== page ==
In a new survey of 400 US-based IT decision makers, 80 percent of respondents want their employers to mandate the use of an enterprise-wide password manager. The full results of the 2021 Password Decisions Survey shed light on the practical and logistical benefits of company standards for credential management.
The survey finds that even IT decision makers struggle with adhering to security best practices at work, highlighting that the C-suite should take a more proactive role in prioritizing standard security protocols.
The survey also explores opinions and best practices beyond password management. Bitwarden worked with Propeller Insights to issue the survey to gain further insight about security preferences.
Password practices at work
The survey finds 77 percent of IT decision makers are using documents, spreadsheets, or a notepad to keep track of passwords. While a majority of survey-takers said they do use a password manager at work, it seems like the use isn’t exclusive or mandated.
Contrary to what some may guess, 80 percent want their employers to mandate the practice of using a password manager. The Post-It note approach may be fading in popularity as 75 percent of respondents say employers already do require this.
Many studies have focused on the propensity of people to reuse passwords across multiple accounts. This survey finds the practice extends to the senior IT world: only 9 percent of respondents claim to never reuse passwords, with most reusing them across 5-10 sites. When asked to assess why people may be reluctant to use stand-alone password managers, our respondents cited lack of motivation and/or time constraints as the top factor. Cost was a close second reason, which signals that consumers may not be familiar with affordable password management (Bitwarden offers a full-featured free option, and Premium features are less than $1 per month).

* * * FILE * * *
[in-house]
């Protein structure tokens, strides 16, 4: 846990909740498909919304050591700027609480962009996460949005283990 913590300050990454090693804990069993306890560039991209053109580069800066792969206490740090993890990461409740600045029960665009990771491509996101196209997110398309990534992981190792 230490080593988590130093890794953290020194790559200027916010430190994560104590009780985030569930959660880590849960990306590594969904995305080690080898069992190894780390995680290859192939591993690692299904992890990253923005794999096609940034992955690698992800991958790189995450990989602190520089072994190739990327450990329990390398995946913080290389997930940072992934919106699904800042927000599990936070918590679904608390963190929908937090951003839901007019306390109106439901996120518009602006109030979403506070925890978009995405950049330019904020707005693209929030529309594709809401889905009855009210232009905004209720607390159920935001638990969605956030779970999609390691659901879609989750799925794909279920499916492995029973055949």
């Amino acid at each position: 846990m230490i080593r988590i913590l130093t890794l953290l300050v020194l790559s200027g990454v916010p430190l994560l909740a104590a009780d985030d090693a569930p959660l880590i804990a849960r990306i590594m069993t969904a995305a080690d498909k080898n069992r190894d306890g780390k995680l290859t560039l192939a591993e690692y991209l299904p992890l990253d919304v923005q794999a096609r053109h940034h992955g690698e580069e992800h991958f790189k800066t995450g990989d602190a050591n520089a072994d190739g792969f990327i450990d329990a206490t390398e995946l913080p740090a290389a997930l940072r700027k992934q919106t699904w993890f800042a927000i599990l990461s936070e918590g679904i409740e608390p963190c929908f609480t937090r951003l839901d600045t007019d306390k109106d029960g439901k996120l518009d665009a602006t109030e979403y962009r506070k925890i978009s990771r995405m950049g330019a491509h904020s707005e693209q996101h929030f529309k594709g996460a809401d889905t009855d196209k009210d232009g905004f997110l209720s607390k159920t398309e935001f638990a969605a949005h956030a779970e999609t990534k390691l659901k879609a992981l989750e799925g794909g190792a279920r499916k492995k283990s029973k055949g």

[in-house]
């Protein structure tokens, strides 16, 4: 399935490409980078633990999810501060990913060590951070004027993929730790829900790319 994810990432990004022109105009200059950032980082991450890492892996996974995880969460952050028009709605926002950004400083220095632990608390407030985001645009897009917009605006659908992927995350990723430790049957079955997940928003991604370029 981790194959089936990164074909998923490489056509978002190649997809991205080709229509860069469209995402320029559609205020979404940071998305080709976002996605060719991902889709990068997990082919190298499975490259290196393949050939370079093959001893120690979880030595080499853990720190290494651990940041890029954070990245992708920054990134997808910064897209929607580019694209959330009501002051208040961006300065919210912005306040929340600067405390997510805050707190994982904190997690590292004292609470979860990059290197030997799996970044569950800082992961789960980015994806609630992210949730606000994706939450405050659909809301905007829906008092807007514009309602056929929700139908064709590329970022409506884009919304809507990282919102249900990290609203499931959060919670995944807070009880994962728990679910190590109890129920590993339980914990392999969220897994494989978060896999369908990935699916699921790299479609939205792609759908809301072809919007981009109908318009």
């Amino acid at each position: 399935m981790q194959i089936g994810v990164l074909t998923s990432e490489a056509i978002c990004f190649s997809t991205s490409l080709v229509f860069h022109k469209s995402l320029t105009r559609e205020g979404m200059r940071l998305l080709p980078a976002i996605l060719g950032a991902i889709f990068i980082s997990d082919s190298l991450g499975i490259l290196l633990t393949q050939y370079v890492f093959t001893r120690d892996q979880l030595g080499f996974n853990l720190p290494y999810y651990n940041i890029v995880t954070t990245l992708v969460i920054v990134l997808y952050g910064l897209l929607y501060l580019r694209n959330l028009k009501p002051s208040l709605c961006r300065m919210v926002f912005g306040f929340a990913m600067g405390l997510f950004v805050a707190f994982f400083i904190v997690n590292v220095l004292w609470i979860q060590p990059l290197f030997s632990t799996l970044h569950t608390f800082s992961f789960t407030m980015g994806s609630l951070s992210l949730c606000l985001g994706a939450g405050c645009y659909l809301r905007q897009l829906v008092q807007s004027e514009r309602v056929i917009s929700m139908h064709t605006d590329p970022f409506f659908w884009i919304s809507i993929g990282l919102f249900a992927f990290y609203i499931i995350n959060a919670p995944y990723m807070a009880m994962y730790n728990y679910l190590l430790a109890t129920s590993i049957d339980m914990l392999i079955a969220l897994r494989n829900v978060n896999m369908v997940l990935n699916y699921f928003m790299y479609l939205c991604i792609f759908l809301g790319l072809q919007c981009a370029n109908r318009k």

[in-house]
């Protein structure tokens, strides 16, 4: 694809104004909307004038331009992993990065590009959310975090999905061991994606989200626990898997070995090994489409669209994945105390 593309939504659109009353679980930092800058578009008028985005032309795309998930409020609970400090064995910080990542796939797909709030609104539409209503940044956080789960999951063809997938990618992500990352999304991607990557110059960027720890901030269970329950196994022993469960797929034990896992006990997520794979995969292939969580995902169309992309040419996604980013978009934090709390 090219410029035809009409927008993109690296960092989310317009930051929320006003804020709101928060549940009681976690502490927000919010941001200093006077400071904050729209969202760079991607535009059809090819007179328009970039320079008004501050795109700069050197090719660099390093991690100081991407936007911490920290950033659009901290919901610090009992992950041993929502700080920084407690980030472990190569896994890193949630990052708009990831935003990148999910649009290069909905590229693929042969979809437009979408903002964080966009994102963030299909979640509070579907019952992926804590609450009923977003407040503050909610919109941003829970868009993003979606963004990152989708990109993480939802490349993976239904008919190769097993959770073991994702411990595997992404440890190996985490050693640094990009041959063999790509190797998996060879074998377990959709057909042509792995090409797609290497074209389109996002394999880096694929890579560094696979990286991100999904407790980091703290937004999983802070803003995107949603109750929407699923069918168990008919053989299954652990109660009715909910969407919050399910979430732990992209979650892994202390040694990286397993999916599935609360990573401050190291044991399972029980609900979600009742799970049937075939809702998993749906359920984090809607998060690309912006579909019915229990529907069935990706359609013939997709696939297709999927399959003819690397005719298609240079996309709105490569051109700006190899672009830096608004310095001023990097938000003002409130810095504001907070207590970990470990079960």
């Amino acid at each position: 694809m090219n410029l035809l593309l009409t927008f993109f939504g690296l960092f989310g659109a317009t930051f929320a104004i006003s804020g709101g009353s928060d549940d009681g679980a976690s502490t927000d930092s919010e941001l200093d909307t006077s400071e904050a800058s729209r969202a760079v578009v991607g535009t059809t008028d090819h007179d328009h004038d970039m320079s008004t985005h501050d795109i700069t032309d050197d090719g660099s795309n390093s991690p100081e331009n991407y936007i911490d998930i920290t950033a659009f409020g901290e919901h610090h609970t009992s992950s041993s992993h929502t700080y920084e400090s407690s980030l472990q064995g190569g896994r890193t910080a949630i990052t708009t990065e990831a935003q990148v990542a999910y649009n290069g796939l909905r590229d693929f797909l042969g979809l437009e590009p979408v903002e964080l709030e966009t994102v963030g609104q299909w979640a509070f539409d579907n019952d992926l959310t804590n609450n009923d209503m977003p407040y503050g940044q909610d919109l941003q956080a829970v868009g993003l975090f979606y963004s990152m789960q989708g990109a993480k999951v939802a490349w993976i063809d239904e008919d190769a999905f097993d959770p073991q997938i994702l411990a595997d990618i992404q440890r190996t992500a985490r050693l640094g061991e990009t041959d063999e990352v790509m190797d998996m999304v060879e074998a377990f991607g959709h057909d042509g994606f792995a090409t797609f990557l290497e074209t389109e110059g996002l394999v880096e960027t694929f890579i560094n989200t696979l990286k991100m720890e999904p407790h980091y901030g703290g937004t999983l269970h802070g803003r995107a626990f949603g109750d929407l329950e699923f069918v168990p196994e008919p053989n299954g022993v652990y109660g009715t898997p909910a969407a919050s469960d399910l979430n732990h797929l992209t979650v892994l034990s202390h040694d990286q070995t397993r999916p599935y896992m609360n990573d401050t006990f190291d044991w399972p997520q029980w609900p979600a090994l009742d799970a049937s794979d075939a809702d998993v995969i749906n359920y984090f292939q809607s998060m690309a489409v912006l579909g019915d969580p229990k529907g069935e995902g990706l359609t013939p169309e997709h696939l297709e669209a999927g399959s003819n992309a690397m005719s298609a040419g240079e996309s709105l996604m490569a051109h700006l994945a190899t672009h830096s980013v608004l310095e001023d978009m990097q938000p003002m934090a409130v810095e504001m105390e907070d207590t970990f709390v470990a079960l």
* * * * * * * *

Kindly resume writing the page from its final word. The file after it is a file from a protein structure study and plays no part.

As 2020 launched the world into a digital transformation, we were curious to know how IT decision makers share passwords to collaborate with their teams.
Nearly 40 percent said they use email to share a password.
Note that most email is not encrypted, and therefore leaves passwords exposed across numerous systems with long-term persistence. Other responses to sharing methods included instant messaging, online documents, and written passwords. All options that are not secure, nor the right way to share passwords.
Technologies in use
Almost all (88 percent) of respondents claim to use two-factor authentication (2FA) in the workplace. Using 2FA helps increase user security for websites and applications, which is particularly critical in a new remote work era. Sixty-five percent of respondents also cite the use of 2FA technology as the number one feature that makes it harder for scammers to log into accounts.
The past months of remote work have shed new light on the threat posed by phishing attacks. According to the survey, 36 percent of respondents are targeted with phishing attacks claiming to be from their financial institution, followed by a manager or other executive within their organization (28 percent). Combating phishing attacks is possible with the right strategies, which should include 2FA (as an additional security layer) and a password manager, as they help users identify fraudulent sites.
Open source software
Large businesses are seeking open source software solutions more today than ever before. More than half of survey-takers selected transparency, cost-effectiveness, flexibility as benefits of open source technology.
When asked about the top benefits of open source technology, 69 percent of respondents cited flexibility as the most important factor, followed by transparency.
In exploring technologies, we also probed IT decision maker sentiments about zero-knowledge encryption. The service provider’s inability to access data was cited by 52 percent as the biggest advantage of zero-knowledge approaches.
Download the full report
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